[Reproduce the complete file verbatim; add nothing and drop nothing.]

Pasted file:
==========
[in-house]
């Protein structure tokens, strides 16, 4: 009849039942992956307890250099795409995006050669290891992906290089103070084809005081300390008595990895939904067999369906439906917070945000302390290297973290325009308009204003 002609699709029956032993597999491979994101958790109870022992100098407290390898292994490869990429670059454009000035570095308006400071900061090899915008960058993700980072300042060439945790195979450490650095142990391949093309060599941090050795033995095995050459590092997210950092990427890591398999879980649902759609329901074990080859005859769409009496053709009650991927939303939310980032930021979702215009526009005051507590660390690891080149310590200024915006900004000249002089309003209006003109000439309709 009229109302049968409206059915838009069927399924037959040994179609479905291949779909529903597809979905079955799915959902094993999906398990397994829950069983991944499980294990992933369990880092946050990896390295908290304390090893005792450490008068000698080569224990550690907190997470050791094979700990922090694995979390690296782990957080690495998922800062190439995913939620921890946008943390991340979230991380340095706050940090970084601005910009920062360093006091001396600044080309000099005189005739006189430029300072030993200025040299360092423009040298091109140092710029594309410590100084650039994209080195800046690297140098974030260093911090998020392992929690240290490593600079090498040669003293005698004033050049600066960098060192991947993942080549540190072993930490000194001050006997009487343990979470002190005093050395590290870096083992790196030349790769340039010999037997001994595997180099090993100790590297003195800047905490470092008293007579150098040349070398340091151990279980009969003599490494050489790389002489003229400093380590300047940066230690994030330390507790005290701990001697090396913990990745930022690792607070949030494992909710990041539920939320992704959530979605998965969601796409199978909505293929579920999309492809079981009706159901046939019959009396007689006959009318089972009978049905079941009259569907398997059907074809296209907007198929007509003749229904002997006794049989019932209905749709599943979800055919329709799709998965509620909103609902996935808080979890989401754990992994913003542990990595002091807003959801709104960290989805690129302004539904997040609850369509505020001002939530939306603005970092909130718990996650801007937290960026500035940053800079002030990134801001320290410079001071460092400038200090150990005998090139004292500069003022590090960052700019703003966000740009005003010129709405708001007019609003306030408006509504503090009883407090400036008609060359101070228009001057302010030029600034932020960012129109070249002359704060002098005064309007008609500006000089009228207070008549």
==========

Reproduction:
[in-house]
């Protein structure tokens, strides 16, 4: 009849039942992956307890250099795409995006050669290891992906290089103070084809005081300390008595990895939904067999369906439906917070945000302390290297973290325009308009204003 002609699709029956032993597999491979994101958790109870022992100098407290390898292994490869990429670059454009000035570095308006400071900061090899915008960058993700980072300042060439945790195979450490650095142990391949093309060599941090050795033995095995050459590092997210950092990427890591398999879980649902759609329901074990080859005859769409009496053709009650991927939303939310980032930021979702215009526009005051507590660390690891080149310590200024915006900004000249002089309003209006003109000439309709 009229109302049968409206059915838009069927399924037959040994179609479905291949779909529903597809979905079955799915959902094993999906398990397994829950069983991944499980294990992933369990880092946050990896390295908290304390090893005792450490008068000698080569224990550690907190997470050791094979700990922090694995979390690296782990957080690495998922800062190439995913939620921890946008943390991340979230991380340095706050940090970084601005910009920062360093006091001396600044080309000099005189005739006189430029300072030993200025040299360092423009040298091109140092710029594309410590100084650039994209080195800046690297140098974030260093911090998020392992929690240290490593600079090498040669003293005698004033050049600066960098060192991947993942080549540190072993930490000194001050006997009487343990979470002190005093050395590290870096083992790196030349790769340039010999037997001994595997180099090993100790590297003195800047905490470092008293007579150098040349070398340091151990279980009969003599490494050489790389002489003229400093380590300047940066230690994030330390507790005290701990001697090396913990990745930022690792607070949030494992909710990041539920939320992704959530979605998965969601796409199978909505293929579920999309492809079981009706159901046939019959009396007689006959009318089972009978049905079941009259569907398997059907074809296209907007198929007509003749229904002997006794049989019932209905749709599943979800055919329709799709998965509620909103609902996935808080979890989401754990992994913003542990990595002091807003959801709104960290989805690129302004539904997040609850369509505020001002939530939306603005970092909130718990996650801007937290960026500035940053800079002030990134801001320290410079001071460092400038200090150990005998090139004292500069003022590090960052700019703003966000740009005003010129709405708001007019609003306030408006509504503090009883407090400036008609060359101070228009001057302010030029600034932020960012129109070249002359704060002098005064309007008609500006000089009228207070008549």